Corrections says it will review its processes after it was discovered 11 sex offenders were living less than a kilometre away from a South Auckland school.
It was reported last night the offenders - eight of whom were under extended supervision - had been moved from the privately-run lodge they had been living at.
Some have lived there since 2015, but three had moved there within the last two weeks.
In response to concerns raised, all 11 of the offenders were moved out of the area over the last two days, Corrections northern regional commissioner Jeanette Burns said.
Six have been moved to accommodation on prison grounds.
"We listened to the community's concerns and we recognise that the numbers had got higher than we wanted them to be because we had to move three down from Whangārei."
It was general practice to tell schools if there were offenders living nearby, she said.
"We recognise that in this case we didn't talk to the schools early enough and didn't give them enough information - we are genuinely sorry about that.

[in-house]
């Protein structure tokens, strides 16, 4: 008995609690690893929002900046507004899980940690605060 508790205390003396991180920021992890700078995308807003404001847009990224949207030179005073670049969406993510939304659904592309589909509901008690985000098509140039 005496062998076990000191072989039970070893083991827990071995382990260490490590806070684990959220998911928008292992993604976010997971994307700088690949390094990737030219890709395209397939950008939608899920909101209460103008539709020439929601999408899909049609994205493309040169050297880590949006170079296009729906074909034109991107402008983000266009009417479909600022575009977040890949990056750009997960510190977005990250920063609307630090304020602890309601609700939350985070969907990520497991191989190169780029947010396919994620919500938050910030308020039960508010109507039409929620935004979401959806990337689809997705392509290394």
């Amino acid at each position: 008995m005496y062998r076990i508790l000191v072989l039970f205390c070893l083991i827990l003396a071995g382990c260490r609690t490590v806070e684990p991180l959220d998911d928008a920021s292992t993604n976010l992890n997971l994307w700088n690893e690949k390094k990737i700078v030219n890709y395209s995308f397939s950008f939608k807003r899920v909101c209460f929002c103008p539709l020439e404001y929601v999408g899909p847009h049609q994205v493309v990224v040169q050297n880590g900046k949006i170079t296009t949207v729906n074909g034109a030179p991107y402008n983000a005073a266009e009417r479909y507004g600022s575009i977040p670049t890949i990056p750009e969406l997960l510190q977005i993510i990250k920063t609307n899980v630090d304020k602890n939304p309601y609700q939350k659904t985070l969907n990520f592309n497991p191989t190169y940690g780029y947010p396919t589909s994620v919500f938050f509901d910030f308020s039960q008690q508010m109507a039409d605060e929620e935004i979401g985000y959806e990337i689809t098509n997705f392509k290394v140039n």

"We are reviewing where all our extended supervision offenders are living now and seeing if the right people have been notified - this will take us a couple of days.
"We've spoken to two schools nearby and have made arrangements to go to others and early childhood centres," she said.
Ms Burns said over 200 people were under extended supervision in New Zealand.
"There's no particular reason why there was a high number in Ōtāhuhu other than we have a good relationship with the lodge owners, and the offenders are able to meet the cost of living there."
"Over 15,000 people are released from prison every year. Housing them - especially ones under extended supervision - is one of the biggest problems facing Corrections, especially in Auckland where there is a housing shortage."
Why South Auckland?
At a public meeting last night, about 100 Ōtāhuhu residents cheered and clapped as local board member Christine O'Brien announced the offenders had been moved away.
But many people still had questions over why Ōtāhuhu had been seemingly singled out and why so many were allowed to move in the community.
"What is the process in place, for [Corrections] to place these people in South Auckland, let alone Māngere-Ōtāhuhu?" one woman asked.
Some wanted answers over who had failed to notify schools and the community, while others hoped Corrections would learn from their foul-up.
"It's quite an extreme amount to put in one house and one community," one mother said.
While she said it was "good" for people to be rehabilitated, it "wasn't fair for one community to have so many people that are high-risk" and not be aware of their presence.